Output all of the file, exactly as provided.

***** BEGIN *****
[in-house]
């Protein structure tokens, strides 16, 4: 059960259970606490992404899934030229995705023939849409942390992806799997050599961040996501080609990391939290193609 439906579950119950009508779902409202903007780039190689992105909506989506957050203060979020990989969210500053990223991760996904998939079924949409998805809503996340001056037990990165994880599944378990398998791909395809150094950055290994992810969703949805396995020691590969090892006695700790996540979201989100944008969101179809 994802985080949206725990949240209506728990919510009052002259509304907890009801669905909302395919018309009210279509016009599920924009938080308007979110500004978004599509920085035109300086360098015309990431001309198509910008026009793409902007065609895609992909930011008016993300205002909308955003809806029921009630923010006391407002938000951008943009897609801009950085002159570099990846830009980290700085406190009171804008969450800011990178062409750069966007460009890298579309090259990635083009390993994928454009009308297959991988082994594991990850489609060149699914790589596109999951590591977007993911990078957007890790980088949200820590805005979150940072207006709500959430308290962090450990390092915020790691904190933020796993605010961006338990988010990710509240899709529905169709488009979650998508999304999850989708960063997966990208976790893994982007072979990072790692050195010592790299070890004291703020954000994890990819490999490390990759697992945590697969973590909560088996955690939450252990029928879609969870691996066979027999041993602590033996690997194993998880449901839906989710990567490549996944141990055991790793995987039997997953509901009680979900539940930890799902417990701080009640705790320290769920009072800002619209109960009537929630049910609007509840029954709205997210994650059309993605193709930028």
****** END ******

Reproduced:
[in-house]
């Protein structure tokens, strides 16, 4: 059960259970606490992404899934030229995705023939849409942390992806799997050599961040996501080609990391939290193609 439906579950119950009508779902409202903007780039190689992105909506989506957050203060979020990989969210500053990223991760996904998939079924949409998805809503996340001056037990990165994880599944378990398998791909395809150094950055290994992810969703949805396995020691590969090892006695700790996540979201989100944008969101179809 994802985080949206725990949240209506728990919510009052002259509304907890009801669905909302395919018309009210279509016009599920924009938080308007979110500004978004599509920085035109300086360098015309990431001309198509910008026009793409902007065609895609992909930011008016993300205002909308955003809806029921009630923010006391407002938000951008943009897609801009950085002159570099990846830009980290700085406190009171804008969450800011990178062409750069966007460009890298579309090259990635083009390993994928454009009308297959991988082994594991990850489609060149699914790589596109999951590591977007993911990078957007890790980088949200820590805005979150940072207006709500959430308290962090450990390092915020790691904190933020796993605010961006338990988010990710509240899709529905169709488009979650998508999304999850989708960063997966990208976790893994982007072979990072790692050195010592790299070890004291703020954000994890990819490999490390990759697992945590697969973590909560088996955690939450252990029928879609969870691996066979027999041993602590033996690997194993998880449901839906989710990567490549996944141990055991790793995987039997997953509901009680979900539940930890799902417990701080009640705790320290769920009072800002619209109960009537929630049910609007509840029954709205997210994650059309993605193709930028």